“A couple. . . Ah, yes man! Ndapinda ini.”

A characteristic of Zimbabwean youth culture during the 1980s was the propensity of teenagers to speak from time to time in a form of backwards language. When we did, our tradition was to reverse the first phenomic segment of a word and leave its remaining parts the same. For example, the reverse of the word “backwards” was kcabwards. Sometimes though, for ease of pronunciation, we would only swap the initial letters of each phenomic segment. Which is how klanbet oens got their name.

A special breed of teenage boy, the klanbet oen was a romantic. He was naïve and believed the best of everybody. Unsuspecting of hidden agendas and unaware of himself and his surroundings, he often fell shy of knowing his own limitations. He was gullible to the point of being cajoled into rushing in where average joes feared to tread. This made the klanbet oen the perfect mark. An at-the-ready asset perceived by fly guys and fly girls to be moving through life almost kcabwards. Unconsciously, as if fast asleep for most of a decade. Like under a “blanket.”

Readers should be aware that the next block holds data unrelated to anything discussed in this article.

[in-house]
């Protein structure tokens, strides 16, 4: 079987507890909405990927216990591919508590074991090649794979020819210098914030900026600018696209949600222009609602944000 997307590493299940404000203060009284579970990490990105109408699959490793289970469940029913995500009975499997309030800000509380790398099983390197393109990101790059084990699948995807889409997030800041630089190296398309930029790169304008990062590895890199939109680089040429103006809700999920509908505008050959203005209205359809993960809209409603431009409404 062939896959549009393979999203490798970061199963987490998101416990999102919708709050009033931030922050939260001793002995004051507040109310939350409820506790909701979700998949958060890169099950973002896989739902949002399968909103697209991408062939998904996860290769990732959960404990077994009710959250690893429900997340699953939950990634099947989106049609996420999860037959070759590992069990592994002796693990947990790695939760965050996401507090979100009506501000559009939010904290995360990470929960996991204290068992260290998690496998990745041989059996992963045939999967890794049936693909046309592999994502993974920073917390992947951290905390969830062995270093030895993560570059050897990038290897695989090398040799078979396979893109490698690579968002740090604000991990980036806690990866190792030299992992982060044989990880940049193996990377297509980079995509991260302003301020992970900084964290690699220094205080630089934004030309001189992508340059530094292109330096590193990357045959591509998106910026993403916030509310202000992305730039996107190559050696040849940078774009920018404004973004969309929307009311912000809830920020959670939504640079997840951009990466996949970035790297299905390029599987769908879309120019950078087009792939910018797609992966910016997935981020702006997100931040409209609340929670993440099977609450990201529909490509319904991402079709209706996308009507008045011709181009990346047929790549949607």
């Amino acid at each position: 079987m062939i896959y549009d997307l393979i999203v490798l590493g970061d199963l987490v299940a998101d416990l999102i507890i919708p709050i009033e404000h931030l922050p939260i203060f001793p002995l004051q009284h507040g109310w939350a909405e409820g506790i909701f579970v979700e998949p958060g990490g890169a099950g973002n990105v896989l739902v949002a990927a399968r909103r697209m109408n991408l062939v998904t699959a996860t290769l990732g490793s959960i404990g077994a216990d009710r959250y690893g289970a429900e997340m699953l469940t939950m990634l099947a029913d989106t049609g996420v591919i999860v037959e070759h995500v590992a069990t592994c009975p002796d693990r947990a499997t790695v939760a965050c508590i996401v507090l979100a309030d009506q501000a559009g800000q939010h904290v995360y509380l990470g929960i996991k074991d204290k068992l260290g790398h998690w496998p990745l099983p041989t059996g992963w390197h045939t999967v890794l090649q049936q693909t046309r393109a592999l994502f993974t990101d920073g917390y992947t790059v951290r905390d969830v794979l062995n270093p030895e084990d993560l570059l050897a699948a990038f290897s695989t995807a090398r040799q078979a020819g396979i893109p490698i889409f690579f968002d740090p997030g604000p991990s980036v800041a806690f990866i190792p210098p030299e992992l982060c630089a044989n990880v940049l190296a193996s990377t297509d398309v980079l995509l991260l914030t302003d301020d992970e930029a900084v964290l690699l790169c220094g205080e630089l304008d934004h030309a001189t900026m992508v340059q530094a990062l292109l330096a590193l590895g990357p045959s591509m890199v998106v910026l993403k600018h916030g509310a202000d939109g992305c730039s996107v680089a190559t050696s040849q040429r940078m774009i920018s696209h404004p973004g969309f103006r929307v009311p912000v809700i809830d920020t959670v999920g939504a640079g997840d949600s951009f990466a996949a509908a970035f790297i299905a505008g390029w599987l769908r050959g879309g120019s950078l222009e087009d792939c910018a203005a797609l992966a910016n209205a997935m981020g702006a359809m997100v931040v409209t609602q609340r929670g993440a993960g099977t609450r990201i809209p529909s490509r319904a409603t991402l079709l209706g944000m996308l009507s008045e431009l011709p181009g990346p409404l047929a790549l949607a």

Related Posts

Childhood Shorts – Chapter 38: Greater Glory

Childhood Shorts – Chapter 38: Greater Glory

Aside from the title, any writing assignment we did at St. George’s College required inclusion of the date and the initialism A.M.D.G. (abbreviation for Ad Majorem Dei Gloriam). The latter was a reminder for us boys. A prompt to help us put into practice a foundational principle of our school community.

Childhood Shorts – Chapter 37: Man in the Window

Childhood Shorts – Chapter 37: Man in the Window

Mommy was nowhere to be seen. But a group of orderlies rushed out to the parking lot. They took hold of the man and ushered him into the building, back to the solitary confinement of his ward. Our chests were still heaving when mommy finally returned.

Childhood Shorts – Chapter 36: Latchcar Kids

Childhood Shorts – Chapter 36: Latchcar Kids

I spent a good portion of my early childhood in the car. Babysitting options were rather limited back then and we were too young to stay home alone. Mommy therefore took us everywhere. On visits to see friends, to appointments, and on her various tours of chores.

Childhood Shorts – Chapter 35: The Beast

Childhood Shorts – Chapter 35: The Beast